After accepting his two suggestions he relaxed his missionary zeal just enough to show me the foliar section (there's a foliar section!), but none of these would he recommend for my particular problem (which he was very sure of despite knowing virtually nothing of it). Fully apprised of my role now, I pumped his ego by suggesting he is the only person to carry Fertrell products anywhere around here. It's because I'm old school, says he. Fertrell is a brand of organic fertilizers out of southern Pennsylvania, and the one I had eyed is a fish and kelp product in a gallon jug. I pick up the foggy brown container to scan the label. Boron. Yes. Only point zero two percent, but God damn, I'll take it. 

Only 10 minutes left before close, I asked if I could peruse the rest of his offerings (drip components, soil ammendments, greenhouse fans, grow lights, canning and beer making supplies, and books). He led me on a tour. At closing time, register about to be closed, I was allowed a peaceful exit, but not before I heard, wait, don't go! from the rear of the store. As I pushed open the door into the fresh air of the LIE service road, his outstretched, bare arm handed me an old, newsprint copy of Acres, USA subheading The Voice of Eco-Agriculture.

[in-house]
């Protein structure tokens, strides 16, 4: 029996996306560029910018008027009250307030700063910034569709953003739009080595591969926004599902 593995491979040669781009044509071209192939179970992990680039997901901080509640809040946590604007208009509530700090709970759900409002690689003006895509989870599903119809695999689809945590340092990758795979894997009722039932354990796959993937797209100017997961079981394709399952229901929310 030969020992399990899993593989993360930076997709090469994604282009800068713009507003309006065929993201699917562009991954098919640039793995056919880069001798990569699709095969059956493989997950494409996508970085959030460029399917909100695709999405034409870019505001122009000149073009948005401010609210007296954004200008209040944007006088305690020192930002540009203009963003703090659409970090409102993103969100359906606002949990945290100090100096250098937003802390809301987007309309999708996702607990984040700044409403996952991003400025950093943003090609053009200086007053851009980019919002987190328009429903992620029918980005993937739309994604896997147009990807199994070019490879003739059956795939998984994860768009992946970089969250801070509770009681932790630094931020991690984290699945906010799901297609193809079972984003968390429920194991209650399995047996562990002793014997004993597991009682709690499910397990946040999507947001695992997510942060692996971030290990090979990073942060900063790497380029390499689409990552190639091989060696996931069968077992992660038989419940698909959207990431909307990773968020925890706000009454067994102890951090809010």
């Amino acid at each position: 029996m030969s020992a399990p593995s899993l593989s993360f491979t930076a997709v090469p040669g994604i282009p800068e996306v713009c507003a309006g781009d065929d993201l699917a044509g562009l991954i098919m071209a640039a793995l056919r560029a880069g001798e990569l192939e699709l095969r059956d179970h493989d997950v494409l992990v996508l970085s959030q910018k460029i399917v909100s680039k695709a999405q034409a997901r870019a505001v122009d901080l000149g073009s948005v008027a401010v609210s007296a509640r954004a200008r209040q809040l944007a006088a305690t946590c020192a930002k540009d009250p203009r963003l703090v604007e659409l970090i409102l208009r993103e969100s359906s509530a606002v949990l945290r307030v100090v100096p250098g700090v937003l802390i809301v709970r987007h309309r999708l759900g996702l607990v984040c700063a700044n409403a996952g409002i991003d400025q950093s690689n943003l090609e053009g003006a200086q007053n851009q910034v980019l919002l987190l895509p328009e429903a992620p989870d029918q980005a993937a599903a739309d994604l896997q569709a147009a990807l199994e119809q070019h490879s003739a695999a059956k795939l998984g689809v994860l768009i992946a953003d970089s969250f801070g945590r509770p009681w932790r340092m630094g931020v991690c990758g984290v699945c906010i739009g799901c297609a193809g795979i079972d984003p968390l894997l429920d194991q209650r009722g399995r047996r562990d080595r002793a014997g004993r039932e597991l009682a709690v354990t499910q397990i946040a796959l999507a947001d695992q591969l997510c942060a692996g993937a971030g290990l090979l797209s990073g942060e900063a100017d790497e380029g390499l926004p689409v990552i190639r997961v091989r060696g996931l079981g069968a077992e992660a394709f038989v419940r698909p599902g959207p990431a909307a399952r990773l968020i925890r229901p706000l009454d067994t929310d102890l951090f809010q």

5 comments:

  1. Blerg. I'm with you on this. Not just intrusive salespeople, but the magical thinking.

    Hope you find what you need. Everything out there wants to be "balanced." I imagine a boron-only or boron-rich supplement is going to be difficult to track down. Have you tried mail-order suppliers?

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    1. I could have just gone with borax. But I wanted instructions for application.

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  2. Hah, Hah! I think that store has cloned itself over here on the opposite coast. I only went in one day because I saw their sign for Baker Creek Heirloom Seeds. I was very excited, and yet I wanted to run far away after just a few minutes of "education" from the enthusiastic owner. Hope what you ended up with helps--can't imagine it will hurt at any rate.

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  3. I always want to hiss at clerks of any kind...can't help myself.